May is Mental Health Month and the perfect time to address a topic that is very near to my heart. Mental health is no different than physical health and just as important. For a very long time, our culture has been dismissive of psychology and therapy favoring a let's sweep in under the rug attitude toward mental illness and I couldn't be happier that's finally starting to change. At the very least, we are seeing positive movement in the right direction.
I don't know about you, but this idea that it's all "in your head" is immensely frustrating. Telling someone that it's all in their head implies weakness or that they can somehow mind over matter the whole situation and everything will be fine. I'm going to get real with you for a moment here.
When I was in high school, I suffered from bouts of very severe, clinical depression. I practiced self harm and also struggled with disordered eating, but my dad didn't believe in therapy. He was absolutely convinced that I was acting out, or needed attention and that if I could just "snap out of it" and "put my mind to it", I would be cured. But that's the thing. Mental illness isn't a weakness or personal failing. It doesn't indicate that you lack character. Often, it is the result of trauma or a chemical imbalance or biology, NOT a lack of tenacity.
Luckily for me,my mother did believe in therapy and, although I never got support from my dad, I got treatment and medication which helped me immensely. To this day, I struggle with sometimes debilitating anxiety, but I continue to learn new ways of coping and have built an amazing support system. Not every day is a good day, and that's ok.
If you are struggling or suspect you might be struggling with mental illness, please visit Mental Health America for a free mental health screening. You can also visit Better Help, an online counseling service that offers unlimited 24/7 communication with a licensed health care professional. They offer financial assistance services for those who need it and you can get a free week when you sign up using my link.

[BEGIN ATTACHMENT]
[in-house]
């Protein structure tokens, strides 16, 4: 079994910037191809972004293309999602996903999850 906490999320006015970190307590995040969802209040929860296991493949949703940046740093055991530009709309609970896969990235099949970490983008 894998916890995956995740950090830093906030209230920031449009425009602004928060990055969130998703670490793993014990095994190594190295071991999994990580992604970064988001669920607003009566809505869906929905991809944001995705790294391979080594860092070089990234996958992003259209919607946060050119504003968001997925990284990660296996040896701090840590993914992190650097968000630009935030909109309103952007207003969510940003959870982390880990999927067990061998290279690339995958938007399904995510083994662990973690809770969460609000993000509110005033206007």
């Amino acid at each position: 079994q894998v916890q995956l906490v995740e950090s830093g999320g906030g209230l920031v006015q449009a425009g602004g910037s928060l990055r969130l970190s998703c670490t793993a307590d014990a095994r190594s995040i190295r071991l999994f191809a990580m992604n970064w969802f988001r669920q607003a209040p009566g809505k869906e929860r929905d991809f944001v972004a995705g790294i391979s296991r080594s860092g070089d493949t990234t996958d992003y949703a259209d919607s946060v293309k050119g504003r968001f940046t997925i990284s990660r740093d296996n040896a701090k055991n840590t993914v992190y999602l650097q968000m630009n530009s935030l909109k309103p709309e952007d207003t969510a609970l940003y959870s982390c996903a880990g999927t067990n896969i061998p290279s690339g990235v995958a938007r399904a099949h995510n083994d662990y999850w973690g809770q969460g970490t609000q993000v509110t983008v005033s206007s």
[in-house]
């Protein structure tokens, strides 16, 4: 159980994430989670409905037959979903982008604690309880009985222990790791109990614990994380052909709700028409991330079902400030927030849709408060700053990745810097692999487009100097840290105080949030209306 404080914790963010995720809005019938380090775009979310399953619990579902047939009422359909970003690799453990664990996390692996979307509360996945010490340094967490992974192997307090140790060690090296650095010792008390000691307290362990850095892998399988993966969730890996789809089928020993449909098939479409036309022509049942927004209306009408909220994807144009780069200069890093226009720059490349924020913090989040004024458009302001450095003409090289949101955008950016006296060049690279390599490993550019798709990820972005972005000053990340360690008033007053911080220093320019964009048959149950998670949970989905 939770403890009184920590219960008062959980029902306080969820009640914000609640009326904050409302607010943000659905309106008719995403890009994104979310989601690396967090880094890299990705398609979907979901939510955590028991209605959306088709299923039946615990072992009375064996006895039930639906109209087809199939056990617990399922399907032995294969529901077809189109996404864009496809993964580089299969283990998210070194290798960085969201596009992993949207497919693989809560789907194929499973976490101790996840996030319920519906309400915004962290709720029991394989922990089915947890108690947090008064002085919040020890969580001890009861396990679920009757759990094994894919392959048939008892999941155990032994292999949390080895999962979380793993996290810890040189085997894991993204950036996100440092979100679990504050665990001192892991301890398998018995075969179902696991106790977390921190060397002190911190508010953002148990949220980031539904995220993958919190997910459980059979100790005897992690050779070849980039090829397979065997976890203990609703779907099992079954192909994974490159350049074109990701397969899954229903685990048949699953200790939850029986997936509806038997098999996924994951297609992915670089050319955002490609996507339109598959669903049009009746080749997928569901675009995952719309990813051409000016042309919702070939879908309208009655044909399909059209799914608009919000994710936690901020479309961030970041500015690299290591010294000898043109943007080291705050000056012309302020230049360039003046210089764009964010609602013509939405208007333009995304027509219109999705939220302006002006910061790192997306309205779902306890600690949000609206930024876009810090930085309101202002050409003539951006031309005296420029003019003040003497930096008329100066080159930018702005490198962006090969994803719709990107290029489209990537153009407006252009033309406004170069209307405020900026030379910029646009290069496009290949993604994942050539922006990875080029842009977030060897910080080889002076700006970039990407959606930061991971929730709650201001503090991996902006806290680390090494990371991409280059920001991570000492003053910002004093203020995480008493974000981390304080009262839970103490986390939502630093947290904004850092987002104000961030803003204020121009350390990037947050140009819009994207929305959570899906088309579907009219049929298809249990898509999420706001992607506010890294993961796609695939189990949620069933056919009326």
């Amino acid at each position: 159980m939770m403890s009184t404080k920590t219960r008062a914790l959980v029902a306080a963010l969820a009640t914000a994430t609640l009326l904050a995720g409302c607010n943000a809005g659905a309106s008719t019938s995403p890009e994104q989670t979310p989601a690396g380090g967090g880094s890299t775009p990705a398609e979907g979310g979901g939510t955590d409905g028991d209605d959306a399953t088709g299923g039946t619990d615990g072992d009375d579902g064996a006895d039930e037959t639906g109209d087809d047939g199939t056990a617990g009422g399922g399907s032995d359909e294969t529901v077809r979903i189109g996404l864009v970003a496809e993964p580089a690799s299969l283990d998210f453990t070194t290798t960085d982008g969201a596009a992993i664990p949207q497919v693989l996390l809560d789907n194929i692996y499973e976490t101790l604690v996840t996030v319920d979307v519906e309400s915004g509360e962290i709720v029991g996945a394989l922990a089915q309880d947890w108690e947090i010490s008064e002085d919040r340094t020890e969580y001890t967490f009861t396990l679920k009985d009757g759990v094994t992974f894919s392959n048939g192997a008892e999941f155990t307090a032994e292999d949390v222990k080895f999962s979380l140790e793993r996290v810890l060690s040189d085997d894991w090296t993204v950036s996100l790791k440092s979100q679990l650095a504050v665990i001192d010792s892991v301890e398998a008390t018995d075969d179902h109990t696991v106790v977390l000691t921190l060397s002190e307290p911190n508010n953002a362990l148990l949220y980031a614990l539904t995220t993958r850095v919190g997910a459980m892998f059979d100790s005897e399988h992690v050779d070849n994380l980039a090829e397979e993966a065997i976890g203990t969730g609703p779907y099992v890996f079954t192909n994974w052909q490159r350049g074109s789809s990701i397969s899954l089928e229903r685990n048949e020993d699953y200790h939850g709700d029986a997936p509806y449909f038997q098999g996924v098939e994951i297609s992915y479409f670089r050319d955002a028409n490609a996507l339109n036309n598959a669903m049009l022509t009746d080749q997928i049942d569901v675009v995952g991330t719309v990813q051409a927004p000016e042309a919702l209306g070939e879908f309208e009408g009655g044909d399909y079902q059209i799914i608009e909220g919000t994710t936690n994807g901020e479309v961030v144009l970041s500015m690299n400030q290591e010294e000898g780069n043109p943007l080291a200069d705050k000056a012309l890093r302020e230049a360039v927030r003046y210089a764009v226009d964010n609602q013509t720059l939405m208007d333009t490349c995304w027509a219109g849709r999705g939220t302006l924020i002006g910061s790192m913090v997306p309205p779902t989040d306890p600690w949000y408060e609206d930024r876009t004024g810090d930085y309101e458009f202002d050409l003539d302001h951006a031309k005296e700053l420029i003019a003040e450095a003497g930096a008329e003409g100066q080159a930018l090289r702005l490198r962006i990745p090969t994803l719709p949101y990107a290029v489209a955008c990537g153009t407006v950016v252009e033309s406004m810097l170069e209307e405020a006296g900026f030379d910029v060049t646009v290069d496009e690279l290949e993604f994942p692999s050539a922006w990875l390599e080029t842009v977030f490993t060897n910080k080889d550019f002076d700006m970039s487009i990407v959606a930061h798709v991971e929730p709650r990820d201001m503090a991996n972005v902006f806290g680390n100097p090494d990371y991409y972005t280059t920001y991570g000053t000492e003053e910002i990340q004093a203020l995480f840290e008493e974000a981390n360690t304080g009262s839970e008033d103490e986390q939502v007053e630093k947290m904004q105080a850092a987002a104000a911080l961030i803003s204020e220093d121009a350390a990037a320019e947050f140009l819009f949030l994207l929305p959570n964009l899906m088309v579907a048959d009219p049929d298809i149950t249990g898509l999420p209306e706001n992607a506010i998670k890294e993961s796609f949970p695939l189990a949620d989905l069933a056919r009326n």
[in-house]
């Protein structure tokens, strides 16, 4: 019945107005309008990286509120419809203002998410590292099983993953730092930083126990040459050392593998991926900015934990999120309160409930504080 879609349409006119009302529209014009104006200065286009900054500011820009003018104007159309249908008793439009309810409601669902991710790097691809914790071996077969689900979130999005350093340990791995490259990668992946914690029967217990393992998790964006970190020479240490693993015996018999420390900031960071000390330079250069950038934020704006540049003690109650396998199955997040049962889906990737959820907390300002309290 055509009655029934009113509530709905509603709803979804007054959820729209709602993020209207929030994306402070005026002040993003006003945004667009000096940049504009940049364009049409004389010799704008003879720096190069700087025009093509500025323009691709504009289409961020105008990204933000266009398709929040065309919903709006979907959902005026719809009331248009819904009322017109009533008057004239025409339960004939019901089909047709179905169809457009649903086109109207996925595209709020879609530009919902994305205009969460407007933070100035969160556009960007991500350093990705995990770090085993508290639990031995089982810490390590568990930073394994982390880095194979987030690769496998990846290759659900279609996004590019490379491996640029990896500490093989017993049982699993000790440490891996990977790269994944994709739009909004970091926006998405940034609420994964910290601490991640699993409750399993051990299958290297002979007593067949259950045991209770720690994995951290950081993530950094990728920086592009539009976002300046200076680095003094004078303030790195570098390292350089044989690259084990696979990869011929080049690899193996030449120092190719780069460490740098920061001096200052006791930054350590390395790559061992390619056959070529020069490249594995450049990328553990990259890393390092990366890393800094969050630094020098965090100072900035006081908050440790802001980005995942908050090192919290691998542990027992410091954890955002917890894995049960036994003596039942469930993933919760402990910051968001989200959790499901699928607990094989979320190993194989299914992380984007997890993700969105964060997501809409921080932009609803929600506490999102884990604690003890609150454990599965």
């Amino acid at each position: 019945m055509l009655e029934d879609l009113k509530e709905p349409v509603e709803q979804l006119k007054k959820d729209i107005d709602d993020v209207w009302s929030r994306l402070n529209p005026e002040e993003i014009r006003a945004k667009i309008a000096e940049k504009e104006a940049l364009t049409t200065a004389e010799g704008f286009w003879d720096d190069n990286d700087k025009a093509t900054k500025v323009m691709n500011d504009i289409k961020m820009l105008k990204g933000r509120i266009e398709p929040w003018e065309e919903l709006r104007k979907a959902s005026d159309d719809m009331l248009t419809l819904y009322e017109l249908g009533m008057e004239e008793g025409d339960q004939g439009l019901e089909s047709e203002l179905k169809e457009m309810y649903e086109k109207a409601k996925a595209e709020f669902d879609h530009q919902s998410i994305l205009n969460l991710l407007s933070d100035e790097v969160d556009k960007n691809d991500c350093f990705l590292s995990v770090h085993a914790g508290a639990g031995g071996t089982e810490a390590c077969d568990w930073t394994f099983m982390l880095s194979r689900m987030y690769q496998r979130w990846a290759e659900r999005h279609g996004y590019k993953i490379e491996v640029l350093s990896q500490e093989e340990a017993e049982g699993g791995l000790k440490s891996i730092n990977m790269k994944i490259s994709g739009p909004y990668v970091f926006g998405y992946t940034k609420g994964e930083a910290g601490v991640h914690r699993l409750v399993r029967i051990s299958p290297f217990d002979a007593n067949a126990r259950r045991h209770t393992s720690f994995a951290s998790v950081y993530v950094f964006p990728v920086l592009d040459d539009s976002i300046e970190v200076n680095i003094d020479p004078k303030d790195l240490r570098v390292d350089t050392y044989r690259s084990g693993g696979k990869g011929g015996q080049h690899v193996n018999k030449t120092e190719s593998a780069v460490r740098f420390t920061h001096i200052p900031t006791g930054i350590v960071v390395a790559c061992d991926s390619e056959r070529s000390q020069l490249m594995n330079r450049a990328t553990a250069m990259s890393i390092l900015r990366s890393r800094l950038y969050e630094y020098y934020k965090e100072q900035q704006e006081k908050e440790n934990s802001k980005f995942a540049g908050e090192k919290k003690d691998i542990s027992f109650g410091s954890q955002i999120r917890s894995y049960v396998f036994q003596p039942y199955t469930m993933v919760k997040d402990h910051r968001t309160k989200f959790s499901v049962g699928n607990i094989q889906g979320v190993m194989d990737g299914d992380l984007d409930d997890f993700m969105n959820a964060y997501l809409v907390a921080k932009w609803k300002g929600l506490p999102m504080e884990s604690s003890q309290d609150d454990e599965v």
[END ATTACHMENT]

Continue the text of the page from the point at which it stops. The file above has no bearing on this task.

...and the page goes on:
If someone you care about is struggling with mental illness, here are a few helpful do's and don'ts. First, don't tell them to "calm down" or "chill out". Chances are they can't simply control what they are feeling and maybe even how they are responding. As I said before, this isn't about weakness or personal failing. Second, don't imply that they are "crazy" or "over reacting". Don't make them feel inadequate or less than, because chances are, they already feel that way or have felt that way and what they really need is your support.
So, what should you do? First, listen. Brene Brown has an excellent video on empathy that poignantly illustrates the power of listening and offering support. Second, ask them how you can help. Sometimes we just need to know that someone has our back. Lastly, encourage them to talk to a professional. Let them know that there is absolutely no shame in talking to a doctor, counselor, or therapist about what they are feeling and how they are struggling.
The very best thing we can do is destigmatize mental health. Start the conversation, share the resources, be the support, and reach out if you or a loved one is struggling. Mental health is every bit as important as physical health. Depression and anxiety are every bit as real as asthma and the flu. Remember, May in Mental Health month and it's up to us to spread the word.
I'm a blogger and educator breaking through stigmas and helping women find their voice.